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September 24, 2016

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New rules on China’s credit default swaps

NEW rules published in China yesterday on credit default swaps were met with skepticism about how effective the hedging tool would be in addressing the country’s growing debt risks.

The market provides insurance against debt defaults and is the latest indication of China moving to find tools to help manage what the IMF has described as an “unsustainable” rise in credit.

The rules were published on the website of the National Association of Financial Market Institutional Investors (NAFMII), which supervises the issuance of commercial paper and some other types of debt in China’s interbank bond market.

Investors said credit default swaps (CDS) could help bond investors better manage risks. But they questioned how effective or popular they would be when defaults are still rare, legal frameworks are largely untested and other Asian markets already struggle for liquidity.

Widespread pricing distortions in China’s bond market mean risk premiums between higher and lower-rated corporate bonds are narrow, which in turn makes it difficult to effectively price CDS, these investors said.

“This is a really big market, there will always be some people who are interested in protection,” said a Singapore-based portfolio manager who invests in Chinese onshore debt, but who declined to be identified in the absence of authority to speak to the media. “But foreign investors will want to know what the legal framework is, who the market makers are, etc.”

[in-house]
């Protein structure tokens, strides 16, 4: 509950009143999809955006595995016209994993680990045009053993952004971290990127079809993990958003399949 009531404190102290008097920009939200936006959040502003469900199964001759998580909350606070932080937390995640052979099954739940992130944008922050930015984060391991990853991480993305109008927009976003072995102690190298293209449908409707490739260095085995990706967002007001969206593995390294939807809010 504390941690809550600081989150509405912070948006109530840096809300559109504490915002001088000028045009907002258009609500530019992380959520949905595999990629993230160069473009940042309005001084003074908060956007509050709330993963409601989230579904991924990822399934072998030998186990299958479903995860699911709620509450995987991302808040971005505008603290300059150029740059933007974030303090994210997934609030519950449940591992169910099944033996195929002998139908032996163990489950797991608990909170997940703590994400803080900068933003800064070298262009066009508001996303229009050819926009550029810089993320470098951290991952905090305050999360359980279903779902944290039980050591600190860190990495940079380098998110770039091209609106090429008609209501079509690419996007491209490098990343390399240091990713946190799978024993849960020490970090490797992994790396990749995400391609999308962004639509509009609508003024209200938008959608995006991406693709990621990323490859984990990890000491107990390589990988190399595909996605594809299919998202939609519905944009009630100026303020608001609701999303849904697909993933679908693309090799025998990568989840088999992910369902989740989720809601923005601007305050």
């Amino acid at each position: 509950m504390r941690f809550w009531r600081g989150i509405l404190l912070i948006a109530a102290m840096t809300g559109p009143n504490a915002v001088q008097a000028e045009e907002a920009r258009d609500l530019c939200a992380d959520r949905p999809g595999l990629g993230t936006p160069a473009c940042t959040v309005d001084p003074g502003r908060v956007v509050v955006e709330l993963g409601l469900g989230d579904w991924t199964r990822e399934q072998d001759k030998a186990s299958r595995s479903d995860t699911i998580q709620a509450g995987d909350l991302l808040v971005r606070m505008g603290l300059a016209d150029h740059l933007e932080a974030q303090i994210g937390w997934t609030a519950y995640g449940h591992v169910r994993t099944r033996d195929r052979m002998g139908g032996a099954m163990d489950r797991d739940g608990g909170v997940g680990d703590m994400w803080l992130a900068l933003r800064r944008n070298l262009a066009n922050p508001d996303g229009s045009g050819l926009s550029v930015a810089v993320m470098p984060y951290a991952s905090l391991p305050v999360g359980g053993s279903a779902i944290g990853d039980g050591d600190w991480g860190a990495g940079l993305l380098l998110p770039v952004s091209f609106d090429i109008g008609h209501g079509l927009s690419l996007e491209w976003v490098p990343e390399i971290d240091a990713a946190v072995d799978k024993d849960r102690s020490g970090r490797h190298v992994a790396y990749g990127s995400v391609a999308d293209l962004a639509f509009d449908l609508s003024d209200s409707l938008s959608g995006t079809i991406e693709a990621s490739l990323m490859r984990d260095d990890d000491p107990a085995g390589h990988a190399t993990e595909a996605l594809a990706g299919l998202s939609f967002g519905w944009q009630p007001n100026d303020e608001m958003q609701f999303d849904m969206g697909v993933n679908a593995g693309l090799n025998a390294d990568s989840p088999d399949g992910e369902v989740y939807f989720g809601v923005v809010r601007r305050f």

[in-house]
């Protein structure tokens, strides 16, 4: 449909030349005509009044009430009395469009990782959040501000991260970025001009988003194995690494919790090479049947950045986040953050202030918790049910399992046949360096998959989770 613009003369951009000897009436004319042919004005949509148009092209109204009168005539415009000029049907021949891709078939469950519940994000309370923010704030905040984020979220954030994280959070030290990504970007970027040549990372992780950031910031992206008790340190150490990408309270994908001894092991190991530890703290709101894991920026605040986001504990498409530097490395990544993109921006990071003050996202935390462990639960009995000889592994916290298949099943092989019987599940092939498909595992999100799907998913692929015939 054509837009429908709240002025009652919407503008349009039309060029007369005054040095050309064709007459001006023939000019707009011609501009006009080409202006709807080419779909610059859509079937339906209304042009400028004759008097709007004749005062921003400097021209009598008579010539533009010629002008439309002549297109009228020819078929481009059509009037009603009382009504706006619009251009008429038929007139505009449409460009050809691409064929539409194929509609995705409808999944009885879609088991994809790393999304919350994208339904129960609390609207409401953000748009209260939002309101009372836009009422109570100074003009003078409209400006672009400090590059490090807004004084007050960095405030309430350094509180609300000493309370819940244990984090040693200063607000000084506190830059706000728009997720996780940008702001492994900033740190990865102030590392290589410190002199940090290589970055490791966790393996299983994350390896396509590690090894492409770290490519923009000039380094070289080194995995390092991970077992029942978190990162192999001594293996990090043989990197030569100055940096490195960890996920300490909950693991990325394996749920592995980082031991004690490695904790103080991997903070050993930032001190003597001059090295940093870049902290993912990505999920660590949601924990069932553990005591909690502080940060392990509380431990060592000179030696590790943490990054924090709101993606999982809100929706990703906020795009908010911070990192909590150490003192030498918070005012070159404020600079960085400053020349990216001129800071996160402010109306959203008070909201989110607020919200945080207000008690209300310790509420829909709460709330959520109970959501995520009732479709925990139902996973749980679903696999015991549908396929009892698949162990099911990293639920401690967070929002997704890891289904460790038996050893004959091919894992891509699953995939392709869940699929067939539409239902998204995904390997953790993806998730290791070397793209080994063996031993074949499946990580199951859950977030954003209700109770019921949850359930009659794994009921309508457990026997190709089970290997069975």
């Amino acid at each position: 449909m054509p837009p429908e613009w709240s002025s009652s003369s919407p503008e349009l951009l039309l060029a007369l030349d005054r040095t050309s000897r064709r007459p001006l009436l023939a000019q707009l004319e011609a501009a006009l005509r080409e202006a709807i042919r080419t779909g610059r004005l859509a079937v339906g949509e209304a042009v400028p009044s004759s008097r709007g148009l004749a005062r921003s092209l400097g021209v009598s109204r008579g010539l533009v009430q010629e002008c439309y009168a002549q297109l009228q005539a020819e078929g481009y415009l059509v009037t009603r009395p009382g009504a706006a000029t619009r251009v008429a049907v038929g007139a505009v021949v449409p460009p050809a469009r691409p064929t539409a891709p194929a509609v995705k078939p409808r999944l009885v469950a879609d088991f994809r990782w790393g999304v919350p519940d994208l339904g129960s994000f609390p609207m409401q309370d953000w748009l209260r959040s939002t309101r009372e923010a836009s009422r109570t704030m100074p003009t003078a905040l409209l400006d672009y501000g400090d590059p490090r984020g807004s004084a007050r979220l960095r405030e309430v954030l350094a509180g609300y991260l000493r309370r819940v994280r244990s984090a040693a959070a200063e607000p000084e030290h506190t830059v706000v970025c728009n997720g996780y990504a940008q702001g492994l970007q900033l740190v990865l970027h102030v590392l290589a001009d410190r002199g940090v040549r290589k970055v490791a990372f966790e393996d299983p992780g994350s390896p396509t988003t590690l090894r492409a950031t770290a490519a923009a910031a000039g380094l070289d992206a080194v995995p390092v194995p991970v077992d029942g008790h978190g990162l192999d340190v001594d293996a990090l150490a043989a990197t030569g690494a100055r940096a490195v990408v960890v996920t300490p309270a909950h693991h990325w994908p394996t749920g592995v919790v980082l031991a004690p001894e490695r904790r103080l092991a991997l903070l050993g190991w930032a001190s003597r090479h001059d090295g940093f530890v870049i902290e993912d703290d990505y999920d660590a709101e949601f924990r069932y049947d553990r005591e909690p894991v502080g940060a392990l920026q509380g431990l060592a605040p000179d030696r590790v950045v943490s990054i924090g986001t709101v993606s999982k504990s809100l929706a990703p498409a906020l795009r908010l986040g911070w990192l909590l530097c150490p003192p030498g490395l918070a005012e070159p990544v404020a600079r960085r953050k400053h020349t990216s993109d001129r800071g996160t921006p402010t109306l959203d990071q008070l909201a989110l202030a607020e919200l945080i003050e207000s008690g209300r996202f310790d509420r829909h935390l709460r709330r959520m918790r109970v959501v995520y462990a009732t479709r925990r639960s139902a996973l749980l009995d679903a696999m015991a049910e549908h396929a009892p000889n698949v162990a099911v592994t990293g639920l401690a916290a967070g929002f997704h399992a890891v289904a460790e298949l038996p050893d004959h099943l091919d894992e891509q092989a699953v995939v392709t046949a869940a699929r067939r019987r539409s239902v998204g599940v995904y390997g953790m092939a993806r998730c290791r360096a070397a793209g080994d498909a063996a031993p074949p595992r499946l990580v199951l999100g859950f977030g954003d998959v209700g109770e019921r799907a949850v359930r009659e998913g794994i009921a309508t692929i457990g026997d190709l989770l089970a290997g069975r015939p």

Thomas Drissner, investment manager at Aberdeen Asset Management in Singapore, said the Asian dollar bond market lacked the liquidity to hedge credit risk efficiently.

“Hence, I have my reservations what liquidity in a yuan instrument will look like. Hedging only makes sense if you can trade in and out whenever you want,” Drissner said.

“You have to have a very strong view to make this work from an economic point of view,” he said.

Integration with other CDS markets will be difficult because of different documentation and laws, cutting off another avenue of potential liquidity, said Keith Noyes, Asia director at International Swaps and Derivatives Association, a global derivatives trade body that sets industry standards for the biggest CDS markets. “That makes standardization and product fungibility difficult,” he said. “Its prospects would be enhanced by integration and access to offshore liquidity. That is constrained by differences in documentation and choice of law.”

NAFMII had no immediate comment.

China has cautiously allowed some bond issuers to default since 2014, although doubts remain about how far the government is really willing to go when so many companies are state-linked and when policy-makers are highly sensitive to the risk of financial instability.

But China’s debt load has ballooned since the global financial crisis to sit around 250 percent of GDP. The central bank and some international authorities, including the IMF, have raised concerns about the fast pace of growth in corporate credit in particular.

The CDS market is one option put forward to help investors hedge against debt risk. Others include securitizing bad debt and swapping non-performing loans for equity.

The formal launch of CDS has been in the works for a while, but gained steam earlier this year when stresses in the nation’s corporate bond market led to a sharp sell-off in April and in turn prompted firms to delay or cancel over US$15 billion of new bond financing that month.

Earlier this month, China Securities sold credit protection for the senior tranche of Agricultural Bank of China’s recent securitization of non-performing loans.


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